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Mendès, Catulle


MENDÈS, CATULLE (1841–1909), French poet. Mendès was born in Bordeaux. His father was a banker of Sephardi origin and his mother a Catholic. At the age of 18 he went to Paris, where in 1861 he founded La Revue fantaisiste – the first of several journals issued by the French Parnassian poets. It stressed their anti-utilitarianism and their devotion to art. He also contributed to the serialized anthology Le Parnasse contemporain (1866–76), which he later described in La Légende du Parnasse contemporain (1884). A versatile, "decadent" poet, Mendès had a prolific output – some 150 volumes over four decades. They include verse collections – Poésies (3 vols., 1892), Poésies nouvelles (1893), and Choix de poésies (1925); neo-Romantic plays such as La Femme de Tabarin (1887), Médée (1898), and La Reine Fiammette (1899); and several novels, notably Monstres parisiens (1882), Les Folies amoureuses (1877), and Zohar (1886). Mendès also wrote short stories; a study of Richard *Wagner, of whose music he was the French champion; and, in collaboration with the lyric poet Ephraïm *Mikhaël, the dramatic poem Briséis (1899). The Rapport sur le mouvement poétique français 1867–1900 (1902) reveals considerable critical insight. Mendès, who married the daughter of the poet Théophile Gautier (1811–1872), was killed in a railroad accident.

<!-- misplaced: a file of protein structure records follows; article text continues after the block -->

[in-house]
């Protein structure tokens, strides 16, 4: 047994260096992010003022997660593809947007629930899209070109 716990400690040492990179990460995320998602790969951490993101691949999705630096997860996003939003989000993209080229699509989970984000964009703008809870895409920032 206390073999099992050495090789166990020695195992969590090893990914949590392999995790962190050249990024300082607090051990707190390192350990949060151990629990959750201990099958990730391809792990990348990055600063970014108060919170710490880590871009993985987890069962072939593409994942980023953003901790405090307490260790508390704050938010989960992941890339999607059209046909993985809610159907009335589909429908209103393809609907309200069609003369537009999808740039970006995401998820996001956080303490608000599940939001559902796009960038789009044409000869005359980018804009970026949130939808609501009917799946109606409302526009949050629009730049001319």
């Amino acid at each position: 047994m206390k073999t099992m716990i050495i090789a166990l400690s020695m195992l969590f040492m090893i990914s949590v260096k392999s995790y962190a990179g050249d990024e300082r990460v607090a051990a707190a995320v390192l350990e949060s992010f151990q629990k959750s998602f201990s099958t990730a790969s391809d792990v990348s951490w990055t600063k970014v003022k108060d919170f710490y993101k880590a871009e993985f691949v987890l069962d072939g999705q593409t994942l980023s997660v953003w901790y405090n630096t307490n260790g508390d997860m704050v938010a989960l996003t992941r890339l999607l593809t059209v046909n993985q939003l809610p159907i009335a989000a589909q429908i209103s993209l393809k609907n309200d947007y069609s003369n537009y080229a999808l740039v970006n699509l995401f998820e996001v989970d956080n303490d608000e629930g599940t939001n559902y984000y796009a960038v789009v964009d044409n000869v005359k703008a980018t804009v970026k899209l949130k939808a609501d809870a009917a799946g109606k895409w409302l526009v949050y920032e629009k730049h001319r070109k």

A. Bertrand, Catulle Mendès, biographie critique (1908); A. Schaffer, Parnassus in France (1929), 46–71; M. Souriau, Histoire du Parnasse (1929); J.F. Herlihy, Catulle Mendès, critique dramatique et musical (1936).

[Sidney D. Braun]

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